North Downs Butterflies

On a calm, hot evening the chalkhill blues at White Hill reserve above Shoreham settle to roost on a steep slope of dying grasses in the last patches of warming sun; they latch on head down, one side facing the sun so the other will then catch the morning light, and simply stop.

After monumental summer storms that strip the humidity from the air the evening before, the morning is bright and warm at Queensdown Warren; the Adonis and chalkhill blues are chasing over the turf as are common blues, meadow browns and brown arguses.  The thick turf is green and in good health, except where rabbits have dug; it has survived the summer drought better than amenity grasslands most of which appear dull brown and dead this August.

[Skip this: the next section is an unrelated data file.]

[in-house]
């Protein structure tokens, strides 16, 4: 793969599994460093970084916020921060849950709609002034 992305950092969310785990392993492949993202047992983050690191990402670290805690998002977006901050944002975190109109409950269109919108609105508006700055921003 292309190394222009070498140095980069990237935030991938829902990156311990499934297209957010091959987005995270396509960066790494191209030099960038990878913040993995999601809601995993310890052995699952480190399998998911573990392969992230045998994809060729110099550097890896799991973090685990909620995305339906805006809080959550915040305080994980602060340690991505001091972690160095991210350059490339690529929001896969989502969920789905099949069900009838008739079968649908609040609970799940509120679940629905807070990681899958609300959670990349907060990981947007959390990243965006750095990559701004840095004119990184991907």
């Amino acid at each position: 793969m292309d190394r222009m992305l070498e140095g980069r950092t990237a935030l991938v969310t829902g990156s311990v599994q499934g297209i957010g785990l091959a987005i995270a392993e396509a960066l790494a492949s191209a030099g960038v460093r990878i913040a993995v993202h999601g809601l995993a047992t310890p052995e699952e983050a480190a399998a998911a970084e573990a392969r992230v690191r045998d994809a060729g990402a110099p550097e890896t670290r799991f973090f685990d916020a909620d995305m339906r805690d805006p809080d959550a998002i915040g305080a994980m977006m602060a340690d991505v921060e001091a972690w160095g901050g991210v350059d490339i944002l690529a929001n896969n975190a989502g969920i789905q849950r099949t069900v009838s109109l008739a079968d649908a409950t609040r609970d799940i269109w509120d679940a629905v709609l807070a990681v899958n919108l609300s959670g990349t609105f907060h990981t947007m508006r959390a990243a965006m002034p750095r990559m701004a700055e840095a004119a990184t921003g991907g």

Chalk downs-4
Evening storm across the North Downs; most of which is intensively cultivated

The dense banks of knapweed at the base of the down are full of butterflies, bees and an occasional hornet; it is a silent, feeding frenzy.  The wild basil plants appear to hold no attraction for any insect.

Published by Steve Parr

Professional ecologist and amateur photographer. Love to travel and explore.

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